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What Does the Coalition’s Win Mean for You?

Now that the Coalition has had an unforeseen,  re-election, what does it mean for borrowers and homeowners of Australia?

There is no doubt that the key policy battle ground during the election campaign was on housing.

Labor’s platform was that investors weren’t somehow “worthy” of negative gearing taxation benefits, even though it has been a policy for anyone with income producing assets for decades.

Likewise, the vast majority of property investors only own one dwelling, so being portrayed as “greedy” was never going to sit well with about 1.7 million Aussies.

The Coalition had a fight on its hand to convince the voting public that investors weren’t to blame for high property prices, but they ultimately prevailed.

Deposit help

First Home

This was also partly due to their announcement of the First Home Loan Deposit Scheme six days before the election.

The policy will guarantee deposits of up to 20 per cent for first-timers who have saved five per cent and earn under $120,000 for singles and $200,000 for couples.

The scheme is due to come into effect on 1 January 2020, which will likely require applicants to be pre-approved as well as buy dwellings within certain price ranges.

Tax cuts on the way

Apart from housing, the Coalition’s election platform was fundamentally about the economy, with policies to increase jobs and deliver tax cuts, all the while restoring the budget to surplus.

Some of the major policies include tax relief for low and middle-income earners, with a tax offset implemented from 1 July that is forecast to provide $1,080 for about 4.5 million workers.

Tax Cut

In fact, the Coalition’s longer-term tax plan will see about 94 per cent of taxpayers pay no more than 30 cents in the dollar.

When it comes to small businesses with an annual turnover under $50 million, the Coalition plans to reduce the company tax rate to 25 per cent.

It will also implement an instant asset write-off to $30,000, which will be expanded to medium-sized businesses as well.

The policy aims to help small and medium businesses invest in the machinery and equipment they need to grow.

Returning the budget to surplus will assist the government to create 1.25 million jobs over the next five years as well as invest $100 billion in major infrastructure projects across the country, according to their election policies.

Where to from here?

A returned Coalition government will provide some much-needed stability for our economy, but its promises and policies are only part of the solution.

Firstly, that’s because there will need to be cross bench support for many of these ideas to become a legislated reality.


Ditto, when it comes to the Senate, which ultimately decides which policies become laws and which become also-rans.

That said, in the lead-up to the election, it was clear that the Senate had more in common with the Coalition’s policies than the Australian Labor Party’s so many of these policies might get over the legal line.

The First Home Loan Deposit Scheme is one policy that has the potential to stimulate activity in the property market, but there needs to be others.

The economy, while reporting low unemployment rates, continues to tread water at best.

Wage growth is benign as is inflation, which recently hit zero. Government stimulus is required and action needs to be taken.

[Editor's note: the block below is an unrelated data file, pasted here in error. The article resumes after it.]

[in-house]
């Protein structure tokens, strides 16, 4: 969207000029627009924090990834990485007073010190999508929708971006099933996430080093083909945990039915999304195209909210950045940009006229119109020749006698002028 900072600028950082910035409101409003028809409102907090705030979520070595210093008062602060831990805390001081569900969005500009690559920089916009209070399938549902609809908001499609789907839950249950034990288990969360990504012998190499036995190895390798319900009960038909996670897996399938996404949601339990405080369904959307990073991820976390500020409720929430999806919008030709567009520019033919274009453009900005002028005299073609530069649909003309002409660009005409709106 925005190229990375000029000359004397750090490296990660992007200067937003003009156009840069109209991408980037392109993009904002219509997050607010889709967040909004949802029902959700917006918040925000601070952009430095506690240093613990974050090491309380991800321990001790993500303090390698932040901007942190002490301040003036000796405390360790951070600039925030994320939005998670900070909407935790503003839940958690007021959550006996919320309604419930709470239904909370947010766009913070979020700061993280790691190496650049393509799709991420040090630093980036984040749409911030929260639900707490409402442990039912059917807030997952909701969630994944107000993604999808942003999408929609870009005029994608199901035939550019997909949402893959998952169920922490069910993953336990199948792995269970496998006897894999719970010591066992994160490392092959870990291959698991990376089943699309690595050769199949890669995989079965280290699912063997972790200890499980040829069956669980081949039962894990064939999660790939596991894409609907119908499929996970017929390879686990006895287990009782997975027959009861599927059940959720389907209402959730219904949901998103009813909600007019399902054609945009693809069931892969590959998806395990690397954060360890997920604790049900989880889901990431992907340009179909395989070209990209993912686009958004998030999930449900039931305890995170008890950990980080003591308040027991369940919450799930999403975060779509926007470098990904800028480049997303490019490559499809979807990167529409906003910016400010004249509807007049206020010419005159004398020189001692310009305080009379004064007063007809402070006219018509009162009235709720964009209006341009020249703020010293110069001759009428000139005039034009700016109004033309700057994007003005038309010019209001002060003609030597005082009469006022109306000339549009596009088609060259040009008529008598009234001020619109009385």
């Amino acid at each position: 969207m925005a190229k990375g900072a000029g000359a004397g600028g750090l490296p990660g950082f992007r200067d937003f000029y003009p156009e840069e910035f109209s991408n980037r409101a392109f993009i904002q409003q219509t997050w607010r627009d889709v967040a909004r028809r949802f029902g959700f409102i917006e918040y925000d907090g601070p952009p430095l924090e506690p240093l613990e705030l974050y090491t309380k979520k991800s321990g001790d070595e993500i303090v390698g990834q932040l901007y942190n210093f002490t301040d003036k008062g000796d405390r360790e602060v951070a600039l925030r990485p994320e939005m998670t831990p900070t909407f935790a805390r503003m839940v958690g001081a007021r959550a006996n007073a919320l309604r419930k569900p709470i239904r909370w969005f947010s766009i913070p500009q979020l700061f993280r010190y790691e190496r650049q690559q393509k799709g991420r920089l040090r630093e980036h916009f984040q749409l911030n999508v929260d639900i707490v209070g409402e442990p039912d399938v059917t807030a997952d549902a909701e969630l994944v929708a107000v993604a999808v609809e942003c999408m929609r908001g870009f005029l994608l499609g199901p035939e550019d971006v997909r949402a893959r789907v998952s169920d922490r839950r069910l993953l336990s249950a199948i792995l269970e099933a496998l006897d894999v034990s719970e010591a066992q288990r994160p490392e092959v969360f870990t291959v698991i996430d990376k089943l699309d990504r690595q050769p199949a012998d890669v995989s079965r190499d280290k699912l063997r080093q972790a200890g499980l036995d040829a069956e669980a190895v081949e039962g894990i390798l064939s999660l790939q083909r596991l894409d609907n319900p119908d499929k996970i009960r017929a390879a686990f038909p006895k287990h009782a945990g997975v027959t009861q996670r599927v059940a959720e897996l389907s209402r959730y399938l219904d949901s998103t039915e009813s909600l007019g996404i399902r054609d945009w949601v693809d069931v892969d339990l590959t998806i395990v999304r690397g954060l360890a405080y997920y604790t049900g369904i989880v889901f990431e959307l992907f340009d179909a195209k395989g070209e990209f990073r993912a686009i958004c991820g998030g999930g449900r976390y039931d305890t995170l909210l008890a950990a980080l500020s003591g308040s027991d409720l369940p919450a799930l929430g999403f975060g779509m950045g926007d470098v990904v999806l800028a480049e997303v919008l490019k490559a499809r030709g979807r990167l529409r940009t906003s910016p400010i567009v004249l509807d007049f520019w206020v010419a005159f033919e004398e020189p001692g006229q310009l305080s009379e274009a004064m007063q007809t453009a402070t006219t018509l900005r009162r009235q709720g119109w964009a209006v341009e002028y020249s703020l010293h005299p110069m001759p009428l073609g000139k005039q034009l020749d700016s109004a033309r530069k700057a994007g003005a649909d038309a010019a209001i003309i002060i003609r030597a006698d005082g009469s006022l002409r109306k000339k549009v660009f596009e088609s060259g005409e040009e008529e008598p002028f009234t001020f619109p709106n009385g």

While some people think this is a good thing because prices aren’t going up, it actually means that the economy is going backwards to a degree.

The Reserve Bank is also ready to pull the trigger on an interest rate cut or two, but it really doesn’t have enough left in the tank to make much of a difference economically.

That’s why the re-elected government needs to create fiscal and regulatory stimulus packages as well.

There are brightest minds than mine that can determine what these need to be, but one of the easiest to implement would be to get banks’ lending again by halting the ridiculous hoops that good borrowers are still having to jump through.

We want a balanced market where both 1st homeowners can get into the market and investors can still prosper as these fundamentally point to the “great Australian dream.”

We look forward to seeing what ScoMo and the Liberals do in the next 100 days in power and what it sees fit to follow through on and what it doesn’t. Watch this space everyone…

Chris Connolly
Connolly Wealth Management
Level 1, 441 South Road
Bentleigh  VIC  3204

(P) 03 9591 8000
(F) 03 9530 8375

Disclosure: Christopher Connolly (280099) and Connolly Wealth Management Pty Ltd (333350) are Authorised Representatives of Wealthsure Financial Services Pty Ltd AFSL 326450.

The information provided in this article is general in nature and does not constitute personal financial advice. The information has been prepared without taking into account your personal objectives, financial situation or needs. Before acting on any information you should consider the appropriateness of the information with regard to your objectives, financial situation and needs.

The information contained in this email and its links/attachments are general in nature and does not take into account your personal circumstances, financial needs or objectives. Before acting on any information, you should consider the appropriateness of it and the relevant product having regard to your objectives, financial situation and needs. In particular, you should seek the appropriate financial advice and read the relevant Product Disclosure Statement or other offer document prior to acquiring any financial products


Sources: Intuitive Finance; The Property Investors Choice